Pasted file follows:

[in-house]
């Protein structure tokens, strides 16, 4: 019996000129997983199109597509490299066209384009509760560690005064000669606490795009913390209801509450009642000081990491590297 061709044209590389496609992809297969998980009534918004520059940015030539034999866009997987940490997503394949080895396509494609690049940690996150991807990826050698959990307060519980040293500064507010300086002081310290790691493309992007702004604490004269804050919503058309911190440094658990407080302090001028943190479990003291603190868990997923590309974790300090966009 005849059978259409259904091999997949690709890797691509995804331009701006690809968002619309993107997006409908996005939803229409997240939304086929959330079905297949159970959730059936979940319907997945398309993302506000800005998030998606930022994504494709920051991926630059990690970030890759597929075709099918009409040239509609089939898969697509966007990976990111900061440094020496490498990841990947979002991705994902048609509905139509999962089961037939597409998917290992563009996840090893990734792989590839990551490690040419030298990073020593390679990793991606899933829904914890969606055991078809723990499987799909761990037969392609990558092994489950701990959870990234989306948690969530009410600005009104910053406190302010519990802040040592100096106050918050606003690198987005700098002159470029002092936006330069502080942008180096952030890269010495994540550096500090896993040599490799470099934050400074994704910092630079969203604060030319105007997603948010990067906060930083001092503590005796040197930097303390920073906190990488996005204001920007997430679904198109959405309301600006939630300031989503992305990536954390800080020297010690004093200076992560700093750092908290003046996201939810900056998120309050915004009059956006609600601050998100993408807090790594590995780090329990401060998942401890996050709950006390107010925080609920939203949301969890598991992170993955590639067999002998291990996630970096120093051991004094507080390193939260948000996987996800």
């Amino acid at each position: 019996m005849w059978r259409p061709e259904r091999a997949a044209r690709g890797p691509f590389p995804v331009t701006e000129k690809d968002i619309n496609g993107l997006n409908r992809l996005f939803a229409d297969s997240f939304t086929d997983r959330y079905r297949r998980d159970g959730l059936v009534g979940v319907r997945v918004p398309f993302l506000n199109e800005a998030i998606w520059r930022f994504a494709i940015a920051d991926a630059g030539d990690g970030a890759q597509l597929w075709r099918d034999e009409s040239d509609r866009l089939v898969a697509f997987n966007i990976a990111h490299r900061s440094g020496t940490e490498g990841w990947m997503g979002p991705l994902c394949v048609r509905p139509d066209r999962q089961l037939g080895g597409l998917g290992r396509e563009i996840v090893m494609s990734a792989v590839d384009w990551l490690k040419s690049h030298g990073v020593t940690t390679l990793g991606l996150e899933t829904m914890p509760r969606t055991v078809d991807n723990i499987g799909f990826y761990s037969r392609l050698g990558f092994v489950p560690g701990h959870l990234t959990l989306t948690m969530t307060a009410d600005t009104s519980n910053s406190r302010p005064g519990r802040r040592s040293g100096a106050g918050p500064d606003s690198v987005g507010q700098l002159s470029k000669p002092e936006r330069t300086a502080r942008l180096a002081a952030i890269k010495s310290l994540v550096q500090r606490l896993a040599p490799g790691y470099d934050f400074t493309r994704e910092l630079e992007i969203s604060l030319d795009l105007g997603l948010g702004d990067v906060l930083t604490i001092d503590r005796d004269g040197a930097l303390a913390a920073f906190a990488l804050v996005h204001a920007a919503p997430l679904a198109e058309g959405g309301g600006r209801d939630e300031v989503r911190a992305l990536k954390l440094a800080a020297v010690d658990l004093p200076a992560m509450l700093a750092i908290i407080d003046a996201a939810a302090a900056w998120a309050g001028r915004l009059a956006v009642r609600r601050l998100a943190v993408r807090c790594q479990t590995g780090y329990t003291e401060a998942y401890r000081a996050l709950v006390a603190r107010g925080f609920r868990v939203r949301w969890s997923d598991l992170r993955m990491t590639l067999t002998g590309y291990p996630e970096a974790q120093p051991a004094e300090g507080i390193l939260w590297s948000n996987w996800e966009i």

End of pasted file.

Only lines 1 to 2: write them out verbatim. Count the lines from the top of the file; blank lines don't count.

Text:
[in-house]
């Protein structure tokens, strides 16, 4: 019996000129997983199109597509490299066209384009509760560690005064000669606490795009913390209801509450009642000081990491590297 061709044209590389496609992809297969998980009534918004520059940015030539034999866009997987940490997503394949080895396509494609690049940690996150991807990826050698959990307060519980040293500064507010300086002081310290790691493309992007702004604490004269804050919503058309911190440094658990407080302090001028943190479990003291603190868990997923590309974790300090966009 005849059978259409259904091999997949690709890797691509995804331009701006690809968002619309993107997006409908996005939803229409997240939304086929959330079905297949159970959730059936979940319907997945398309993302506000800005998030998606930022994504494709920051991926630059990690970030890759597929075709099918009409040239509609089939898969697509966007990976990111900061440094020496490498990841990947979002991705994902048609509905139509999962089961037939597409998917290992563009996840090893990734792989590839990551490690040419030298990073020593390679990793991606899933829904914890969606055991078809723990499987799909761990037969392609990558092994489950701990959870990234989306948690969530009410600005009104910053406190302010519990802040040592100096106050918050606003690198987005700098002159470029002092936006330069502080942008180096952030890269010495994540550096500090896993040599490799470099934050400074994704910092630079969203604060030319105007997603948010990067906060930083001092503590005796040197930097303390920073906190990488996005204001920007997430679904198109959405309301600006939630300031989503992305990536954390800080020297010690004093200076992560700093750092908290003046996201939810900056998120309050915004009059956006609600601050998100993408807090790594590995780090329990401060998942401890996050709950006390107010925080609920939203949301969890598991992170993955590639067999002998291990996630970096120093051991004094507080390193939260948000996987996800």